It's hot. You're at work. Both of those things suck. Yet you can fix one of them if you put the perfect compact fan on your desk.
Finding the right one is tricky—a cool breeze is a given—but you want something that's quiet and controlled enough to not disturb your office neighbors, and compact enough to belong on a desk in the first place. There are also, like, a million different kinds of desk fan. So we narrowed them down to a few core categories: The tower, the traditional spinner, an open style that looks like a windmill, and a borderline insane tube type from Japan. Let's start blowing.
Each fan was placed roughly two feet from my face, and turned on. After coming in from a hot summer walk and climbing the 67 stairs up to the Gizmodo office, I sat there and let it blow me. The feeling of relief was a subjective call, but exact wind speeds were measured using a wind gauge. An anemometer, if you want to get technical. The SkyMate WeatherHawk tracked our breezes to the nearest 0.1 MPH.
4. Desktop Fan
This fan, sold by the MoMA Store—usually a purveyor of awesome stuff—is just called "desktop fan." The same effort that went into naming it apparently went into designing it, because it's completely horrible in every way. It requires self-assembly, including a very frustrating process of fitting flimsy foam fins into small plastic snaps, unscrewing and re-screwing tiny screws, and then pressing the whole thing together. After all that, it produces a marginal amount of breeze (3 MPH) while also generating a surprising amount of whine. It's powered via USB, so that's nice if you've got a USB port to spare—otherwise you're stuck using AAA batteries, which may or may not still exist.
Fortunately, this thing looks pretty. Like a pinwheel. That is it.
MoMA "Desktop Fan"
Material: EVA Blades, ABS Plastic
Dimensions: 11h x 4w x 3.5"d.
Price as Tested: $15
3. Westpointe Electrical Co.
This little number looks terrific—a classic grille-and-blade design, a hushed operation, a reliable 4 MPH of breeze, and a handsome black construction. Unfortunately, that construction is shoddy, and the Westpointe soon began to suffer from constant electrical problems—as in, starting up and stopping inexplicably. If you hit it, it usually starts working, but God, that's no way to live. Gizmodo Editor-in-Chief Joe Brown also reported being shocked while unplugging this fan, so, do not buy it.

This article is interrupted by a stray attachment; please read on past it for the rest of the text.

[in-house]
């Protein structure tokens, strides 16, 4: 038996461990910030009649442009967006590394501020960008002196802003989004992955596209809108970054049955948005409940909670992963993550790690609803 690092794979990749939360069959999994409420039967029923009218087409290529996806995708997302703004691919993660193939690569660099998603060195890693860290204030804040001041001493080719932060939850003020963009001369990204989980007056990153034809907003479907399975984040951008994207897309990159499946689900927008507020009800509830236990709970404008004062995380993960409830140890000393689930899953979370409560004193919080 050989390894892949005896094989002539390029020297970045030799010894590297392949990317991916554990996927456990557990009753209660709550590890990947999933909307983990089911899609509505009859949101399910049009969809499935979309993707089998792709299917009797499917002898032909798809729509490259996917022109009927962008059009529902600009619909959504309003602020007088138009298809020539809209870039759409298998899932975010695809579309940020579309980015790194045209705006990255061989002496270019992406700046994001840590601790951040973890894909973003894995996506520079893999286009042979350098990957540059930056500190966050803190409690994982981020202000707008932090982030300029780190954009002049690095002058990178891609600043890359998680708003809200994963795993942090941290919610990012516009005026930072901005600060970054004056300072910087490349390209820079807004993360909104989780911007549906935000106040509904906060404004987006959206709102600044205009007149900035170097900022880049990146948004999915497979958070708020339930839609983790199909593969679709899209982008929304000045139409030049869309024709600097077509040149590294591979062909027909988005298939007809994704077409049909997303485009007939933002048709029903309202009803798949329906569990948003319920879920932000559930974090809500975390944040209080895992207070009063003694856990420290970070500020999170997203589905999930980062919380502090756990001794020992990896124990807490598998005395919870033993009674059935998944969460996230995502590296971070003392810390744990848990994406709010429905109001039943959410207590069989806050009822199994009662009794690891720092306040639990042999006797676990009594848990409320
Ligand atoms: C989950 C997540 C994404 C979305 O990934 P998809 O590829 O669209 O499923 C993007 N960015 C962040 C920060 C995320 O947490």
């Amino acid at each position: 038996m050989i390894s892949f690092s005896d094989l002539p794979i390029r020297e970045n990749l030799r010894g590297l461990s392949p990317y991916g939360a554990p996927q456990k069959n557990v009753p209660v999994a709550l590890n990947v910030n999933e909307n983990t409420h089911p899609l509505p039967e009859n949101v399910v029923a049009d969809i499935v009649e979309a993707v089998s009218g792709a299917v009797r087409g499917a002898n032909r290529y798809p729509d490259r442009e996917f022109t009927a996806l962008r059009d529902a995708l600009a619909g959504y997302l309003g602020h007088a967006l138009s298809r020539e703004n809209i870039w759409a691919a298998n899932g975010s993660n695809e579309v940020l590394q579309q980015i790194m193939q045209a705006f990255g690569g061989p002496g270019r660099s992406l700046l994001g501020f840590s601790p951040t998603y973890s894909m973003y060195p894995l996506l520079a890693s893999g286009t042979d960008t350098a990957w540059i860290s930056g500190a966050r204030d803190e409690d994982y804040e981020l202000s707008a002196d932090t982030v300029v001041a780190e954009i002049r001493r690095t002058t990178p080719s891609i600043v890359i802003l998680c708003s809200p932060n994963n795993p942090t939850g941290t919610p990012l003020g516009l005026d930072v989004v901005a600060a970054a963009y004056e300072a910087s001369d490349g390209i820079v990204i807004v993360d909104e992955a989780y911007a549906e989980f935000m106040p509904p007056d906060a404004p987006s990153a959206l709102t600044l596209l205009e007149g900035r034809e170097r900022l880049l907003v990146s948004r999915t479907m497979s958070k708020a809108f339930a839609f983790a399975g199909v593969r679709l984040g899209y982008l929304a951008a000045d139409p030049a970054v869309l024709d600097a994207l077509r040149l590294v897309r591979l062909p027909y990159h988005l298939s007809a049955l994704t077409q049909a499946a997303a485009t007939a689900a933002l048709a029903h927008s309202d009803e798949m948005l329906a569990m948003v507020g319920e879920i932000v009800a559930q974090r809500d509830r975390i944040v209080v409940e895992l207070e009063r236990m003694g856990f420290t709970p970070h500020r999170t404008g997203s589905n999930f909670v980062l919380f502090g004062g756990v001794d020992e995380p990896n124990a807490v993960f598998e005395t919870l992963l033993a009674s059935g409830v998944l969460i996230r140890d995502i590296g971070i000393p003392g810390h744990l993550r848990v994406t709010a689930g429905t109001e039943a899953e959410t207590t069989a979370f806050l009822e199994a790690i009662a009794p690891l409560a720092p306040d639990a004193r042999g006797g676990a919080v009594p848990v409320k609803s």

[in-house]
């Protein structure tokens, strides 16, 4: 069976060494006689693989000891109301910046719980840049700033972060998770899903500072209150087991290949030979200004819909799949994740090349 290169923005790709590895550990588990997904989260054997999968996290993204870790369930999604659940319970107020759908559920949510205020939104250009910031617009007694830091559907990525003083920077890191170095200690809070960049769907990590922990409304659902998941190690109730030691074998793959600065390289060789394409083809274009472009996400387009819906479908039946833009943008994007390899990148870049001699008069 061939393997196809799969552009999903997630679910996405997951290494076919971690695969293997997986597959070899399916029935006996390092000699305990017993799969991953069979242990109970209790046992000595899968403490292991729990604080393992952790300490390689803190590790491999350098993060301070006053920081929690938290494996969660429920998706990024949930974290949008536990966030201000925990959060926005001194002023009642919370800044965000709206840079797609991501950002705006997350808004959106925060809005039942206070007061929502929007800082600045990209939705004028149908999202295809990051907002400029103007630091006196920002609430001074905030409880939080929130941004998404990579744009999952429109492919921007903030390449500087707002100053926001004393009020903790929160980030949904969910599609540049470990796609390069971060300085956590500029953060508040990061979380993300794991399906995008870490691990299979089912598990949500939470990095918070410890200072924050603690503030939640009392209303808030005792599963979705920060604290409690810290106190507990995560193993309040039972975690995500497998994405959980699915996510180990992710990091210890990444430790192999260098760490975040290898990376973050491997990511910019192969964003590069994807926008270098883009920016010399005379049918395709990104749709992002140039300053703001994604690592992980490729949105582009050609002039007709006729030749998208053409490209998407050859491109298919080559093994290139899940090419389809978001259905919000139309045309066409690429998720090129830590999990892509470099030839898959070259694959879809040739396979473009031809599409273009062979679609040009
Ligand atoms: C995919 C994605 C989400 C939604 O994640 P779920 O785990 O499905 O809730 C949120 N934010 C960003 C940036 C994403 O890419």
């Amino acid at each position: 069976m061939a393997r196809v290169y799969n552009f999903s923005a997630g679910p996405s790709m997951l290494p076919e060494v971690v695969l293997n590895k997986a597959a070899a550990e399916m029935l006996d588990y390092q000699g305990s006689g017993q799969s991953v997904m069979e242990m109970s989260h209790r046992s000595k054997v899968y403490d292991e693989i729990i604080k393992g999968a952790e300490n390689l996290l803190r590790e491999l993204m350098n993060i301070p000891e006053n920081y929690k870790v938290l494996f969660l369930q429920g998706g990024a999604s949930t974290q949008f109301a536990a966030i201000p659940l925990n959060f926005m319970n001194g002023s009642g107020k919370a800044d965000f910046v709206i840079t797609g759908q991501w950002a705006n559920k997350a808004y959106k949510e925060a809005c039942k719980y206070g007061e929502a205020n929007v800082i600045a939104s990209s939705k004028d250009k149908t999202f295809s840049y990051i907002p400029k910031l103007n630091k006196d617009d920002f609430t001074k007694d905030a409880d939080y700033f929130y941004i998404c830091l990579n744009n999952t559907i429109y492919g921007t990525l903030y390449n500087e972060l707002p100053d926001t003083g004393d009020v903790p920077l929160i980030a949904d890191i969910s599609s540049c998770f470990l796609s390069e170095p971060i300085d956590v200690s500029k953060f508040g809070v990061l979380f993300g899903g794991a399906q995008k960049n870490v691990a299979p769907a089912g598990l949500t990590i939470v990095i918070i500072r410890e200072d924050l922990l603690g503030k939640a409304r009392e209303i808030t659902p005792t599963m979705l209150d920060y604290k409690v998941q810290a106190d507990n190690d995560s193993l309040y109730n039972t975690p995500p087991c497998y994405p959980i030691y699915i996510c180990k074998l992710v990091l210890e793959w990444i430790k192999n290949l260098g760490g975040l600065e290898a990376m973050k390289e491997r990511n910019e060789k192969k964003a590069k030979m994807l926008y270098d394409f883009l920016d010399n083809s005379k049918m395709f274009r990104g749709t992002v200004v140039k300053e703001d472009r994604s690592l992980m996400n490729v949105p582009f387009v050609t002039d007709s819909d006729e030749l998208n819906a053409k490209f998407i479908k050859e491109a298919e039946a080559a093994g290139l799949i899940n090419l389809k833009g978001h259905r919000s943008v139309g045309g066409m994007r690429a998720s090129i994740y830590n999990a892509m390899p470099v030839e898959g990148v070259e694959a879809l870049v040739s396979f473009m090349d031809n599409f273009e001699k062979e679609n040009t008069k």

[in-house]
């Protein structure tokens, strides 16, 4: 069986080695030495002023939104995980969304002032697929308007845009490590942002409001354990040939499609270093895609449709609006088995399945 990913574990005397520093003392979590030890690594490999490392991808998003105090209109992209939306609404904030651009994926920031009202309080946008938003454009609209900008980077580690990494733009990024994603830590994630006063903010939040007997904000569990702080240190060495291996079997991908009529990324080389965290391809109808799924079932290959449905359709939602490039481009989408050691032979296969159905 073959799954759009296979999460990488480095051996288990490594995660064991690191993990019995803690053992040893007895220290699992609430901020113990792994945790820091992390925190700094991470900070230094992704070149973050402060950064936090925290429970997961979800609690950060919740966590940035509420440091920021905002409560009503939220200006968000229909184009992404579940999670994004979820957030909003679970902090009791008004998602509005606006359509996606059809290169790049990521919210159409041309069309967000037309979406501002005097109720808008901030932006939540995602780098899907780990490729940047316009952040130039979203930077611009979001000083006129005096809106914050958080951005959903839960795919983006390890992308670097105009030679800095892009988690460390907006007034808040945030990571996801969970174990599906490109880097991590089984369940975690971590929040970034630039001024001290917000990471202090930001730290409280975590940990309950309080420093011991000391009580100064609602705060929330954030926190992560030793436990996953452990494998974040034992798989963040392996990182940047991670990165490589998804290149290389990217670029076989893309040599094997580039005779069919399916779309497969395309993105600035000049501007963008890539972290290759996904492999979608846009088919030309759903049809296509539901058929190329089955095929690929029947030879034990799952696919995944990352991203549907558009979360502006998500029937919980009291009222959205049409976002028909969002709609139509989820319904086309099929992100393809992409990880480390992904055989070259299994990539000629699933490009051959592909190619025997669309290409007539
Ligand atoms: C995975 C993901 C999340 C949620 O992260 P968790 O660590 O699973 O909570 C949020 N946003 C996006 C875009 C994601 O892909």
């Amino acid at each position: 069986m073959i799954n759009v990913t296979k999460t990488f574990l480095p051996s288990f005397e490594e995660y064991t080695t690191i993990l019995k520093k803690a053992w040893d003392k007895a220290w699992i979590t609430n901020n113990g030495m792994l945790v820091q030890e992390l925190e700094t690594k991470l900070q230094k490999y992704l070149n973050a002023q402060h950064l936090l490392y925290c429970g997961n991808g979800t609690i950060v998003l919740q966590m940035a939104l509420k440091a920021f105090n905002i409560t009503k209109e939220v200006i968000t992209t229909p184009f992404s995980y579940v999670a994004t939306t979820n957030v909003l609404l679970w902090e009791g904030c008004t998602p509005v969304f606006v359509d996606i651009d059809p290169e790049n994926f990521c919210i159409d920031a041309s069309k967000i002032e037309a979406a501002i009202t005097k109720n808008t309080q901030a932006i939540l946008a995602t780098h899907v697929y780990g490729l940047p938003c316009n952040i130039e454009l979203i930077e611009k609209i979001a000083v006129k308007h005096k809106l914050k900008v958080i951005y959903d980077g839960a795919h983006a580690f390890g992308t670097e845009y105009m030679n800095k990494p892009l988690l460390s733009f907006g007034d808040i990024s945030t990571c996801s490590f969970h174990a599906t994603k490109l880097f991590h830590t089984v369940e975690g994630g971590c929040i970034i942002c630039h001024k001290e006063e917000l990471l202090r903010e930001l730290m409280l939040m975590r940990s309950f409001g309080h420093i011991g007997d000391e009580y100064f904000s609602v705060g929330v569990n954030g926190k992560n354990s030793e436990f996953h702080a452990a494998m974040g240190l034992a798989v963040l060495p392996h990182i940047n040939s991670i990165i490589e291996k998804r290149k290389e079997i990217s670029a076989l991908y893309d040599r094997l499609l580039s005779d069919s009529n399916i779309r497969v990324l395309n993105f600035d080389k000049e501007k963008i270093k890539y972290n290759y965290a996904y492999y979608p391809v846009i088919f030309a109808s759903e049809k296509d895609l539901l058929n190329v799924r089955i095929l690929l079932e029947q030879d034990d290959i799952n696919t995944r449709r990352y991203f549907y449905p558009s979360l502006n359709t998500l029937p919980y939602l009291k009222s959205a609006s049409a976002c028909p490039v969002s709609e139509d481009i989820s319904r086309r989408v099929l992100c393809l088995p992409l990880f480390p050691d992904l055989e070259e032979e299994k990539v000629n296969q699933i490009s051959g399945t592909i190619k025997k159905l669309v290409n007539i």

Westpointe Desk Fan
Dimensions: 5.9 x 5.9 x 4.2 inches
Price as Tested: $13
2. Yuento Mini Elefan
If this bizarre device from Japan didn't cost a steep $75, it would be our Bestmodo. Alas, it is quite expensive—but quite awesome. Way more awesome than a desktop fan should be. Rather than a direct spinning-blades-pointed-at-you mechanism, the Elefan's wind is generated by suction. The air is then funneled at you via a long, flexible hose. It looks like an elephant's trunk. An Elefan's trunk. Y'know?
Although this looks a bit goofy, it means you can point the breeze any direction you want—head, face, neck, arms, whatever. This is nice if you tend to sweat more in one particular spot, or if you need to dry your fingernails after painting them (that's actually one of the uses shown in the instructions). The Elefan packs three modes (low, high, and "rhythm," which alternates). It works as a room freshener, fragrance pod included! And, pointed vertically, it can perpetually spin a floating sphere about the size of a ping-pong ball. This little toy, a frequently admired and mesmerizing feature, will warm your heart after cooling it.
The Elefan is supreme goofy, yes. It will look strange on your desk, yes. But it's weird in a delightful way, and adds levity to an otherwise bleak environment. And with speeds of 4 and 8 MPH (low and high), it does a damn good job of cooling you off. If only it weren't $75.
Yuento Mini Elefan
Material: ABS plastic
Dimensions: 7" W x 8" H x 4" D
Price as Tested: $75
BESTMODO!!! Seville Classics 12-Inch Tower Fan
It doesn't have the surrealist splendor of the Elefan, but Seville's monolith is about everything you can ask for in a desktop breeze maker. It's cheap—$25. It's modest—matte black plastic with subtle grilles. You've probably used a tower fan much like this one at some other point in your warm life, so you'll be right at home. This one is just shrunk down to a desk-friendly 12 inches tall.
The junior Seville Classic has three speed settings. The highest cranks out 8 MPH—probably too loud for an office—but the lowest still delivers 4 MPH of breeze at a whisper. It oscillates, too! And, unlike the Westpointe, Sevilles tiny tower is built sturdily enough to swivel back and forth on your desk for quite some time. It may blow longer than your job.
Seville UltraSlimline EHF10190 12-Inch Personal Tower Fan
Dimensions:4.9 x 5.4 x 12.2 inches
Price as Tested: $25